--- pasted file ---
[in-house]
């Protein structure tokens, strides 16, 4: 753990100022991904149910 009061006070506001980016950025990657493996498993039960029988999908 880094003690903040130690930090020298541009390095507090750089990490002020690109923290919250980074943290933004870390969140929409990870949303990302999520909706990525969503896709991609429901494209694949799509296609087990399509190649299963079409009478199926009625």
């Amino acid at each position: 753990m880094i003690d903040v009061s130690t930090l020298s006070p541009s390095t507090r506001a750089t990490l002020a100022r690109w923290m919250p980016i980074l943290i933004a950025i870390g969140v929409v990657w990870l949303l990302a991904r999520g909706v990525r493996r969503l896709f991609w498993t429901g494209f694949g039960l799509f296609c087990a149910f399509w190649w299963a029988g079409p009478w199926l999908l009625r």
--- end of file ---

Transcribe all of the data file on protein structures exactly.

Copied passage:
[in-house]
């Protein structure tokens, strides 16, 4: 753990100022991904149910 009061006070506001980016950025990657493996498993039960029988999908 880094003690903040130690930090020298541009390095507090750089990490002020690109923290919250980074943290933004870390969140929409990870949303990302999520909706990525969503896709991609429901494209694949799509296609087990399509190649299963079409009478199926009625």
């Amino acid at each position: 753990m880094i003690d903040v009061s130690t930090l020298s006070p541009s390095t507090r506001a750089t990490l002020a100022r690109w923290m919250p980016i980074l943290i933004a950025i870390g969140v929409v990657w990870l949303l990302a991904r999520g909706v990525r493996r969503l896709f991609w498993t429901g494209f694949g039960l799509f296609c087990a149910f399509w190649w299963a029988g079409p009478w199926l999908l009625r």